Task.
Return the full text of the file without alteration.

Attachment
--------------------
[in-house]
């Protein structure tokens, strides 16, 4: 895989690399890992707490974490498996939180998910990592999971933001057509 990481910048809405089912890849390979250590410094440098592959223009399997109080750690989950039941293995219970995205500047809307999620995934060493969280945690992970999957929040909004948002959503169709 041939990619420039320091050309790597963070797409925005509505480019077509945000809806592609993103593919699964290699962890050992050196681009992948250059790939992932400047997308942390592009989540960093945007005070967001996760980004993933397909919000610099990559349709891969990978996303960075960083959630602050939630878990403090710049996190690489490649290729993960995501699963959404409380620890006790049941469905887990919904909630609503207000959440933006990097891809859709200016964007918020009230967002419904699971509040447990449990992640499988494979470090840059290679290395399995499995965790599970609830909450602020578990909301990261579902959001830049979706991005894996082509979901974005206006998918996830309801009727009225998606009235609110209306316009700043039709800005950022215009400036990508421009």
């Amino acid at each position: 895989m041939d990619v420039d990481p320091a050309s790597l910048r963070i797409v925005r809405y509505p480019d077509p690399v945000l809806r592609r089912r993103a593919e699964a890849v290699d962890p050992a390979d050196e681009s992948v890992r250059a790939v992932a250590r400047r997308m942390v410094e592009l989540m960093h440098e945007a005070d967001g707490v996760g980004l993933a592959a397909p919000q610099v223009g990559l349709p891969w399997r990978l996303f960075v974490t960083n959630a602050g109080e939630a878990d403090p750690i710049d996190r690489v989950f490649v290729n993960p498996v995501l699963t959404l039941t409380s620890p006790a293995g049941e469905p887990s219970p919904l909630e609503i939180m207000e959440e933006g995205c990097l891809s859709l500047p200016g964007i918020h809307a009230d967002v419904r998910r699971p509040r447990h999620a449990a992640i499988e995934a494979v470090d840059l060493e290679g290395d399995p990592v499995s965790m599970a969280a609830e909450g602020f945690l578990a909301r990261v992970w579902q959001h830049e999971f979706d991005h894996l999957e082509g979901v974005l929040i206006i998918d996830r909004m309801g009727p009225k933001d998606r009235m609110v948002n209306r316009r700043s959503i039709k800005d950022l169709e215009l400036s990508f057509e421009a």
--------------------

[in-house]
């Protein structure tokens, strides 16, 4: 895989690399890992707490974490498996939180998910990592999971933001057509 990481910048809405089912890849390979250590410094440098592959223009399997109080750690989950039941293995219970995205500047809307999620995934060493969280945690992970999957929040909004948002959503169709 041939990619420039320091050309790597963070797409925005509505480019077509945000809806592609993103593919699964290699962890050992050196681009992948250059790939992932400047997308942390592009989540960093945007005070967001996760980004993933397909919000610099990559349709891969990978996303960075960083959630602050939630878990403090710049996190690489490649290729993960995501699963959404409380620890006790049941469905887990919904909630609503207000959440933006990097891809859709200016964007918020009230967002419904699971509040447990449990992640499988494979470090840059290679290395399995499995965790599970609830909450602020578990909301990261579902959001830049979706991005894996082509979901974005206006998918996830309801009727009225998606009235609110209306316009700043039709800005950022215009400036990508421009």
């Amino acid at each position: 895989m041939d990619v420039d990481p320091a050309s790597l910048r963070i797409v925005r809405y509505p480019d077509p690399v945000l809806r592609r089912r993103a593919e699964a890849v290699d962890p050992a390979d050196e681009s992948v890992r250059a790939v992932a250590r400047r997308m942390v410094e592009l989540m960093h440098e945007a005070d967001g707490v996760g980004l993933a592959a397909p919000q610099v223009g990559l349709p891969w399997r990978l996303f960075v974490t960083n959630a602050g109080e939630a878990d403090p750690i710049d996190r690489v989950f490649v290729n993960p498996v995501l699963t959404l039941t409380s620890p006790a293995g049941e469905p887990s219970p919904l909630e609503i939180m207000e959440e933006g995205c990097l891809s859709l500047p200016g964007i918020h809307a009230d967002v419904r998910r699971p509040r447990h999620a449990a992640i499988e995934a494979v470090d840059l060493e290679g290395d399995p990592v499995s965790m599970a969280a609830e909450g602020f945690l578990a909301r990261v992970w579902q959001h830049e999971f979706d991005h894996l999957e082509g979901v974005l929040i206006i998918d996830r909004m309801g009727p009225k933001d998606r009235m609110v948002n209306r316009r700043s959503i039709k800005d950022l169709e215009l400036s990508f057509e421009a």